Ruka, Pyhä, Aava, Pikkujätti – Kari Jussi Aho and his siblings are the second generation steering their family business
Kari Jussi Aho, Chair of the Board of Aho Group Oy, already decided at the age of 13 or 14 that he definitely wanted to study at a school of business and only at the Helsinki School of Economics (today Aalto University School of Business).
‘Our family had bought the Ruka ski resort back then. As I was very interested in brands, I thought that the ski resort brand could also be worked on. I was accepted to the School of Economics in 1980, and that was the fulfilment of my dreams. I chose marketing as my major and I especially enjoyed studying that subject.’
Kari Jussi says that he was privileged as a 20-year-old when he started marketing Ruka and creating the brand from scratch. ‘My father gave me the authority to do something and all my exercises, seminar works and my master's thesis at the School of Economics were somehow related to Ruka. At that time, my friends worked on invented topics, but I got to work with things and results that are still visible in Ruka today.
‘Pekka Ala-Pietilä was the chair of the student union’s KY-Ski club at that time. Apparently, he had investigated my background and, as a result, he invited me to participate in their activities and the board. In a few years' time, I was the chair of the board.’
‘After KY-Ski’s trips, the chair of the club was fairly often reprimanded by the president. The trips were fast-paced, and the turns of events did not always rise the School of Economics’ profile. We did survive the reprimands, though. At least back then, KY-Ski's parties were the most popular student parties in Helsinki!’ Kari Jussi recalls the fun times.
Kari Jussi and four siblings
There are five Aho siblings. From the oldest to the youngest they are Kari Jussi, Miia Porkkala, Annakaija Lappalainen, Antti Aho and Ville Aho. Miia, Antti and Ville also joined the School of Economics after Kari Jussi, and each of them also became the chair of KY-Ski. Only Annakaija became a physician, just like their parents before her.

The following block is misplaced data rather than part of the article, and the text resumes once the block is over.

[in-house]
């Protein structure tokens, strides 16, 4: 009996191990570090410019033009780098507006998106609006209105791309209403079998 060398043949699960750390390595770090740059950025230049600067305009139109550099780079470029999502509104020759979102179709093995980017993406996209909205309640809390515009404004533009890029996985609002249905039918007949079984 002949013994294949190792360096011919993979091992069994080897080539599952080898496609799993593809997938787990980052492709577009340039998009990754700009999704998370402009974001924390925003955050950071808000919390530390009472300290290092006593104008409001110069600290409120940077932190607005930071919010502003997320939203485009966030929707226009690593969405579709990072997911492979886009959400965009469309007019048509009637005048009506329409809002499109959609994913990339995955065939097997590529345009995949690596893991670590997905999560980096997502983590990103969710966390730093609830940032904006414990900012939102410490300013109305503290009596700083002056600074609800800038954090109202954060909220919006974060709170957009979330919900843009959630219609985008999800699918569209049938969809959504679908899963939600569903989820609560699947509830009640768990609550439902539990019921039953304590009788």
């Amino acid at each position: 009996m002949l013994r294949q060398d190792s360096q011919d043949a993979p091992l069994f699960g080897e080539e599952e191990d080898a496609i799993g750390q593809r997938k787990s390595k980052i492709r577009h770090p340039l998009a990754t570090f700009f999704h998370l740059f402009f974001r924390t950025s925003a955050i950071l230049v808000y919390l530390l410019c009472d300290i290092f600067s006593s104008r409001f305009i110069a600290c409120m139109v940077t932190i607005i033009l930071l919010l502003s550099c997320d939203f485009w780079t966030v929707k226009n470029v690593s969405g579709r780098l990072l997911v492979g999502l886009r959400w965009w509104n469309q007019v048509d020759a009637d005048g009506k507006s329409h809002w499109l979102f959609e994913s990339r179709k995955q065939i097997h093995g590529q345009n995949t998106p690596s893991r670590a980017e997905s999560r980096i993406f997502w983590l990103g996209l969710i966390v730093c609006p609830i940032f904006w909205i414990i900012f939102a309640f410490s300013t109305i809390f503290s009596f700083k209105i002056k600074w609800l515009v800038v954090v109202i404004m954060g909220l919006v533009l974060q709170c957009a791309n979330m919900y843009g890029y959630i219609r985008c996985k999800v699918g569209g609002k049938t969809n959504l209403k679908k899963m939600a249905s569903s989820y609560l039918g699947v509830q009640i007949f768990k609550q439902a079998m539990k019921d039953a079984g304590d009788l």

‘All my siblings who studied at the School of Economics also tried to utilise the school's lessons in developing family businesses and succeeded in doing so. Each of them took on a new development target. Later, students at the School of Economics wanted to make their master’s theses on Ruka and even later, on Pyhä. We knew how beneficial they would be both to ourselves and the development of the site, so we strive to provide assistance and time for questions as far as possible.’
‘Back then, the School of Economics graduates graduated on average after seven years, so I made that my target time as well and graduated in 1987. I also amassed a large group of friends in the School of Economics, and I got lifelong friends. Many customer relationships were also created during those years.’
Managing director of the Pyhä ski resort
Kari Jussi planned to go abroad after graduating to learn more, but something else happened: ‘I started as managing director of Pyhätunturi shortly after graduating in 1988. That was the end of my international career dreams.’
‘In 1998, we made a generational change. Our father, the founder, Juhani “Jussi” Aho (1930–2018), who also served as chief physician in the Finnish Air Force, passed the baton to us children. Our mother Eila (née Vahermo) was a dentist, but our father said that ‘without my unique wife, mother of the family and public relations manager, things would not be the same as they are now (in 2008).’ Dear friends and supporters have also been a prerequisite for success.’